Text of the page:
Meet Tami Faulkner, a Northern California based Interior Designer, instructor, and author of tfd illustrated, a series of books offering tips and techniques on hand-rendering for interior design students and professionals alike. Naturally we fell in love with her awe inspiring hand renderings and wanted to learn more.
As former university interior design instructor, she taught kitchen & bath design and other interior design studio classes and considers the years of teaching and associating with design students as one of the highlights of her career.
Tami's experience includes commercial, corporate, healthcare, and residential design projects although her specialty is residential remodels: particularly kitchen and bath design. She also dabbles in furniture design and graphic design as well to offer clients the complete package.
We asked Tami to dispel a few words of wisdom for budding interior design students looking to make their portfolio stand out.
The best design advice I've ever received was from one of my art professors who told me to spend time daily being an observer of art and design.
This practice has been invaluable to me, it has enhanced my creativity and provided visual inspiration to solving both spatial and aesthetic challenges.
Tips I have for putting together a great Interior Design portfolio book are:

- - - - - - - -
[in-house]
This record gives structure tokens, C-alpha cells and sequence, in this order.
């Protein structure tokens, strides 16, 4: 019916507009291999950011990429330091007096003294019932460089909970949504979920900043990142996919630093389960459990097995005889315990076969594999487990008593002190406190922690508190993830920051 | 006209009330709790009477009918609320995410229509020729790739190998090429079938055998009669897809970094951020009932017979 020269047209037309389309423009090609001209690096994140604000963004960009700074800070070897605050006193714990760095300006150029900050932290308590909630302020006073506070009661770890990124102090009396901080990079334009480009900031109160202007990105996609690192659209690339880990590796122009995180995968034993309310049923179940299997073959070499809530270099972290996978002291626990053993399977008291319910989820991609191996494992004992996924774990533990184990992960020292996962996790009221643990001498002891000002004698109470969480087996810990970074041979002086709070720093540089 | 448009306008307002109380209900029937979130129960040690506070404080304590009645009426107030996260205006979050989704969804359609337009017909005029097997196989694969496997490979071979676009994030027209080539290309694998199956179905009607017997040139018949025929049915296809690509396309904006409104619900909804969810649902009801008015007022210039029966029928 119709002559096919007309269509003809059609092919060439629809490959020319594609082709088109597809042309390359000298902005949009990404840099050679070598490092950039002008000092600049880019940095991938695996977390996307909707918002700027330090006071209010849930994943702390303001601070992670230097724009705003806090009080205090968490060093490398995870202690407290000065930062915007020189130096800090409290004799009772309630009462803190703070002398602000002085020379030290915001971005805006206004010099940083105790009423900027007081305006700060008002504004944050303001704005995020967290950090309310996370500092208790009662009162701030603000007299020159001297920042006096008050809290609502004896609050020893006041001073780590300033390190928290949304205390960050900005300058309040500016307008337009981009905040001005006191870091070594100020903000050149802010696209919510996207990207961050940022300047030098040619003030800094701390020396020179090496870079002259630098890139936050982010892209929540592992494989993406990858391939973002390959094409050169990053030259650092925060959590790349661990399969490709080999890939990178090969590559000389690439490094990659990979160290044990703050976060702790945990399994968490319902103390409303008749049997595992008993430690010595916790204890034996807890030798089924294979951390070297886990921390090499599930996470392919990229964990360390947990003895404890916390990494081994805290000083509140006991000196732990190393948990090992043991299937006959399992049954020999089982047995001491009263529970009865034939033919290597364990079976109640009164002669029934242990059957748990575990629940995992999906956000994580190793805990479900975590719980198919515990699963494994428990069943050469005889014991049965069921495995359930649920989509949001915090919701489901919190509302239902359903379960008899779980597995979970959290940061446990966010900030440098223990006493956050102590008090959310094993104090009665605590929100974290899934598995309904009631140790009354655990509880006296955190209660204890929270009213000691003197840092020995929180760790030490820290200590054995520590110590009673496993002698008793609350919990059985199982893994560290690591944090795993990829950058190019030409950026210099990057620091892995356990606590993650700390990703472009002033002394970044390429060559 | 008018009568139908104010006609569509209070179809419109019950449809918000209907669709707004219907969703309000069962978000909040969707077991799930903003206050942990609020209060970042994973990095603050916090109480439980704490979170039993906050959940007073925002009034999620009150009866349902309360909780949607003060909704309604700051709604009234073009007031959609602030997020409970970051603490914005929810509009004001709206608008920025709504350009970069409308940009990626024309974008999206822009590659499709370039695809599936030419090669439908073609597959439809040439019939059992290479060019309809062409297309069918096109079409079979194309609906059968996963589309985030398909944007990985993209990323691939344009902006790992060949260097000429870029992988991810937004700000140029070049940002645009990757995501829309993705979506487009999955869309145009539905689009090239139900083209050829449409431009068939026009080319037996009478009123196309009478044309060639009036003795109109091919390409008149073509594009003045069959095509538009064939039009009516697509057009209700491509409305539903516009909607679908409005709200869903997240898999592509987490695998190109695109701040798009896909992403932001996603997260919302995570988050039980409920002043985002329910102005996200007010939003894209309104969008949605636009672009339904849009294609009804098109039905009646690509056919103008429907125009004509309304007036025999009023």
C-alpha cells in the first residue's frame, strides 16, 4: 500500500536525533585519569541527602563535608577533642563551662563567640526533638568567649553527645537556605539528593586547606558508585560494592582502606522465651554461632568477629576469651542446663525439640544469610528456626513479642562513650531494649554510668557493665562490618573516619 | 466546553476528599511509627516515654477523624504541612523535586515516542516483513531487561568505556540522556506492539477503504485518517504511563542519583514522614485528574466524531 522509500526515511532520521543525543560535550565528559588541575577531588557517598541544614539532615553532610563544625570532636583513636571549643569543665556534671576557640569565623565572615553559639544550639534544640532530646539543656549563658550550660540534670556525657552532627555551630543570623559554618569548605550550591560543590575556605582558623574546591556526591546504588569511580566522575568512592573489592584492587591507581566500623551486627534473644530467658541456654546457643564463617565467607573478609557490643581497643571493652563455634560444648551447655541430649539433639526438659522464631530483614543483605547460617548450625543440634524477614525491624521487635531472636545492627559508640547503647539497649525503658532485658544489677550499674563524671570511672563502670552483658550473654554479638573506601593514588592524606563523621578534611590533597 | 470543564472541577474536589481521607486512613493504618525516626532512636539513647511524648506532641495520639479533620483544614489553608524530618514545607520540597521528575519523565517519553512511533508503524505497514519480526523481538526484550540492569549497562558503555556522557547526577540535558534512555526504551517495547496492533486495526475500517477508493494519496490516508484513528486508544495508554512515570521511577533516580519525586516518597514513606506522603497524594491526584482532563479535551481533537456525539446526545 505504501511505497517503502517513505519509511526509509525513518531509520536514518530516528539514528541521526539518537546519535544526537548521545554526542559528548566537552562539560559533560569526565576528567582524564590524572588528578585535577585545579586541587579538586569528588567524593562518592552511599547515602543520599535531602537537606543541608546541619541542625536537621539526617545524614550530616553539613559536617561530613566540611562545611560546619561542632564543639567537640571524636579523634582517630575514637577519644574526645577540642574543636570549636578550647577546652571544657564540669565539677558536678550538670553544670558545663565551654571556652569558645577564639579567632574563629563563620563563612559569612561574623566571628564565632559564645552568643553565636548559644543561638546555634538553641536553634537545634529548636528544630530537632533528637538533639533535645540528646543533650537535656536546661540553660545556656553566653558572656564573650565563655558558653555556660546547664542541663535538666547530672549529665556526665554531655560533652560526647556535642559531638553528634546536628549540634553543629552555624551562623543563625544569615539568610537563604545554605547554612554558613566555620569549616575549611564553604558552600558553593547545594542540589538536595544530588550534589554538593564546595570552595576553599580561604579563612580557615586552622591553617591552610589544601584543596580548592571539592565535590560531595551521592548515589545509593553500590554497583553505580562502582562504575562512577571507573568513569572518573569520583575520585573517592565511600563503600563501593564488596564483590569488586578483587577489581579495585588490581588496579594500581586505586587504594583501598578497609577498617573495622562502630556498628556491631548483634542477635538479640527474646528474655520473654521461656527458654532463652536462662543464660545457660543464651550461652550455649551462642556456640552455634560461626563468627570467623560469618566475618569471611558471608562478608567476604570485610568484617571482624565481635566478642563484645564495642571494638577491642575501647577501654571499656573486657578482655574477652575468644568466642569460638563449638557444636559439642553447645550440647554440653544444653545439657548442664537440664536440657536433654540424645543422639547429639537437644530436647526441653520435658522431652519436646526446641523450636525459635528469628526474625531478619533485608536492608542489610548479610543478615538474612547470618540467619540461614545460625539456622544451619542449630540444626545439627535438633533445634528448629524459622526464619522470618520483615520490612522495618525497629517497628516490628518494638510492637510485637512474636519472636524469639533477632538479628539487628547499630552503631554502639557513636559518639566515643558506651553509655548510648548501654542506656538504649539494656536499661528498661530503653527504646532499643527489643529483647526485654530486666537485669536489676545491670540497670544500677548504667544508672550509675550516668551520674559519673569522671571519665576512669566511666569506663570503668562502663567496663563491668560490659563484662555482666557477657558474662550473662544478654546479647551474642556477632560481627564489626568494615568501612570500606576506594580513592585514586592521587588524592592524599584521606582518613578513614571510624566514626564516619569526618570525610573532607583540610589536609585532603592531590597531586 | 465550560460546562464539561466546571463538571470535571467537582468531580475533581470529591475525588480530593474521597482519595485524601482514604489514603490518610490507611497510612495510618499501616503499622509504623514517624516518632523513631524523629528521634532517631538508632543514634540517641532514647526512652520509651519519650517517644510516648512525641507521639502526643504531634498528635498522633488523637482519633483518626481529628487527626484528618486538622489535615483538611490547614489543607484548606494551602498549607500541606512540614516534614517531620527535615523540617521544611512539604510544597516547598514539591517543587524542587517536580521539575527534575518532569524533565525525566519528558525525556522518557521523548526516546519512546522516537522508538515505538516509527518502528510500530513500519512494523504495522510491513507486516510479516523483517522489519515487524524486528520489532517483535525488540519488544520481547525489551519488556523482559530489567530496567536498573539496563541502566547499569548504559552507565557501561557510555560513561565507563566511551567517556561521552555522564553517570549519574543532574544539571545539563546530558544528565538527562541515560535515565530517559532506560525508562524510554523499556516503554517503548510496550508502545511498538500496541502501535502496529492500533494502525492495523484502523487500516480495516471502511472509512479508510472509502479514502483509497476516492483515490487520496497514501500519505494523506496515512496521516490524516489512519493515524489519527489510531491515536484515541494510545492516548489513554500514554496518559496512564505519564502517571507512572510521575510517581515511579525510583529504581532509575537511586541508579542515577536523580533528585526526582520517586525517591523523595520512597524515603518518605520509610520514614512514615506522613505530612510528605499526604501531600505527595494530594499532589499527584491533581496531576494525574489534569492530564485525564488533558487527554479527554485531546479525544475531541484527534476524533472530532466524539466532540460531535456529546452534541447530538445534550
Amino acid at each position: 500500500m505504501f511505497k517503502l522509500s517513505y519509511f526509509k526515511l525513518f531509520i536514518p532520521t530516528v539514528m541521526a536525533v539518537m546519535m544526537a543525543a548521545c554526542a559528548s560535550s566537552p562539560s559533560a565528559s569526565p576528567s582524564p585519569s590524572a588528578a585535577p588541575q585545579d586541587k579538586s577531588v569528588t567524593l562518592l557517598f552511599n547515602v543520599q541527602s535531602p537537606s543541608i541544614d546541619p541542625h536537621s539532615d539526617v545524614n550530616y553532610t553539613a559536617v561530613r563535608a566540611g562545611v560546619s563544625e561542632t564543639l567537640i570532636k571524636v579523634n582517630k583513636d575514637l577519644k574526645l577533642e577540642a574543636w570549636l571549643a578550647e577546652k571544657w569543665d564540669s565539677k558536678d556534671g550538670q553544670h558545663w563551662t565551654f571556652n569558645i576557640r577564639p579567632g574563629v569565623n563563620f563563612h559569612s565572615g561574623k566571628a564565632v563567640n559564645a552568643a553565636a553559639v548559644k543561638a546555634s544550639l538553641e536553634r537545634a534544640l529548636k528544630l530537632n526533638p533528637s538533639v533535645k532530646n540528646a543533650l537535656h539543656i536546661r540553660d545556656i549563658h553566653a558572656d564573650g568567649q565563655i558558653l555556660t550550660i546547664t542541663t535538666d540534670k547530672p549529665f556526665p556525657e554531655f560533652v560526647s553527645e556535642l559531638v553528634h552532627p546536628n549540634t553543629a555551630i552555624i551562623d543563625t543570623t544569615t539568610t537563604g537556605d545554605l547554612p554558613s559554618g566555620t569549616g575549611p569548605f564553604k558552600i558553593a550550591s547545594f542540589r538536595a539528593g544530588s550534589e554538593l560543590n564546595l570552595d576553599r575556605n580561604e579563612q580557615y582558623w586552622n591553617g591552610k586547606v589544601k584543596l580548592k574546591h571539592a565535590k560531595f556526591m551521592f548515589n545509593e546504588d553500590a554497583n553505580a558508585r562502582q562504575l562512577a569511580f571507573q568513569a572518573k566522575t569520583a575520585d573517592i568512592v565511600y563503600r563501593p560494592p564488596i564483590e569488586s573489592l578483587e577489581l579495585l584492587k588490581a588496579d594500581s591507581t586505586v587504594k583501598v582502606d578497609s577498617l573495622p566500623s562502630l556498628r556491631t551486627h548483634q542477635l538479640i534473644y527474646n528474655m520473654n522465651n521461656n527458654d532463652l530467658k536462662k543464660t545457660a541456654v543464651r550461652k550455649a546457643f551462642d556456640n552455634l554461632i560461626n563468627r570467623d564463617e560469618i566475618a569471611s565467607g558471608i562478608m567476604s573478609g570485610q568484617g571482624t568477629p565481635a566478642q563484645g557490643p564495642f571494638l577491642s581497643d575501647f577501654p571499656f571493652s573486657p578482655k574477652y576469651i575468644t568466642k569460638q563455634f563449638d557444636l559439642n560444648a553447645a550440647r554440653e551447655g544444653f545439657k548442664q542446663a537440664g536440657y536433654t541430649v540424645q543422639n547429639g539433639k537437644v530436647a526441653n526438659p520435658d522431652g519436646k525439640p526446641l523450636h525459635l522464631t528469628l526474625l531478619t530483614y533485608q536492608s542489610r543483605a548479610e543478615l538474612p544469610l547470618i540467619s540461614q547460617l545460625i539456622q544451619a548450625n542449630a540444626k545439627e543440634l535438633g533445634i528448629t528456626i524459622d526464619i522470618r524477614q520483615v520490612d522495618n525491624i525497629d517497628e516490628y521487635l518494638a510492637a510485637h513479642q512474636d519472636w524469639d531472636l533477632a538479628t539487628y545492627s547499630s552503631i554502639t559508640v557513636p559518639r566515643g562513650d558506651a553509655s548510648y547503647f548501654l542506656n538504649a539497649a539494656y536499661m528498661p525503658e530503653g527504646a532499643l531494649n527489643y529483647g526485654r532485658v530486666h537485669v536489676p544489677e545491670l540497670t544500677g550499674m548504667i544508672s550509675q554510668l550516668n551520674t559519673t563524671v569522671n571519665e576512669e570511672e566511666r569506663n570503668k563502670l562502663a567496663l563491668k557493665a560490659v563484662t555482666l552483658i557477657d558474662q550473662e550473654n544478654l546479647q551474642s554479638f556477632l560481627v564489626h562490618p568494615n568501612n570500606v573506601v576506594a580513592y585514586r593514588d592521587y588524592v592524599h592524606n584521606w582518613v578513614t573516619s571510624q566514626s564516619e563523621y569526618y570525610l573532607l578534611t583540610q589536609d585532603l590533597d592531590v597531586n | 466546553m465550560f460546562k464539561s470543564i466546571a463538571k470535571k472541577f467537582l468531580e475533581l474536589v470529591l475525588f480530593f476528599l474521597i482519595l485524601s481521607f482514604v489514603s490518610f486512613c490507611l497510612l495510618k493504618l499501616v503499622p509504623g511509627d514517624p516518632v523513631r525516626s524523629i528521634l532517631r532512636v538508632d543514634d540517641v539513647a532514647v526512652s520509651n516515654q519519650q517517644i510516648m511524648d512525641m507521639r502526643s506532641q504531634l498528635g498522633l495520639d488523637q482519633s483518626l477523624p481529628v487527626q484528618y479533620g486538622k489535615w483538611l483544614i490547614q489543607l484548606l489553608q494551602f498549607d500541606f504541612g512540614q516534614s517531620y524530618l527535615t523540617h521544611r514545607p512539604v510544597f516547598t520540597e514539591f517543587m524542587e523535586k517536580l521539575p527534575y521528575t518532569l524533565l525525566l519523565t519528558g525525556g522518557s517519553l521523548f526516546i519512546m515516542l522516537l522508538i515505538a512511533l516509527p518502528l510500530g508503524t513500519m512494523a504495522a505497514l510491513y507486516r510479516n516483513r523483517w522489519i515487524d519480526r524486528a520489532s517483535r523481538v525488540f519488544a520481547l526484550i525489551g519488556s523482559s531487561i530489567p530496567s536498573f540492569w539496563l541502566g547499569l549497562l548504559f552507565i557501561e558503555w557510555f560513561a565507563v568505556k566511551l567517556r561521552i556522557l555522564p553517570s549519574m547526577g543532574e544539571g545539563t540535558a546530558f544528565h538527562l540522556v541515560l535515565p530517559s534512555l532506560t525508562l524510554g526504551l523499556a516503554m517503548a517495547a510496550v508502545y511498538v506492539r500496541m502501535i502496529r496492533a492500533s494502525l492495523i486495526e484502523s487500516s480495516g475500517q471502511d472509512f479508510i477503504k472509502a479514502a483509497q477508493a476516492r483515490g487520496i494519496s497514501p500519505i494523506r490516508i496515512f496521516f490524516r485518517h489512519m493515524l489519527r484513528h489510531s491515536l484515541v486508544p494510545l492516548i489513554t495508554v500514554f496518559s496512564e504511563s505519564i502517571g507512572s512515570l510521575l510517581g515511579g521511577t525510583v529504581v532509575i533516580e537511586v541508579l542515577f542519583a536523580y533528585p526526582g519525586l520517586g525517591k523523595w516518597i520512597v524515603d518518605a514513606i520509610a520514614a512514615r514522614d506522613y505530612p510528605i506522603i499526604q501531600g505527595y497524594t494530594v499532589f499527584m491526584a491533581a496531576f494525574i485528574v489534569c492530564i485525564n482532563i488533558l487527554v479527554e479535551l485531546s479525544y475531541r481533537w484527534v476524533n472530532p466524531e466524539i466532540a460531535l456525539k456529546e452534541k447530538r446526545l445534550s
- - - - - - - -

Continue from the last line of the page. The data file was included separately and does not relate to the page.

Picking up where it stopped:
- Start by carefully selecting a font for your name that visually represents the vibe and aesthetic you are going for.
- Showcase only your best work, using a variety of projects that show different abilities and skill sets.
- Establish and maintain graphic elements that tie things together visually from one page to the next.
- Don’t pair random fonts together, but use the same one or two throughout the enter portfolio so the presentation has visual continuity
Advice I wish someone had shared with me when I started my career in Interior Design is tips on how to manage and organize the business part of design.
My inspiration for creating tfd Illustrated was as a former university interior design teacher I saw that there was a need for basic hand rendering tips for students that didn’t require them to be skilled artist. All the other publications seemed to be geared to those people who where already talented artist. My approach to teaching hand rendering, is simple and practical. TFD Illustrated was created as a supplement to the hand rendering classes I teach but can also be a stand alone resource.
My favorite tip/technique to improve hand rendering skills is use of line and shadow.
A design resource I can't live without is Adobe InDesign. I use it for a number of different task but particularly for client presentation boards.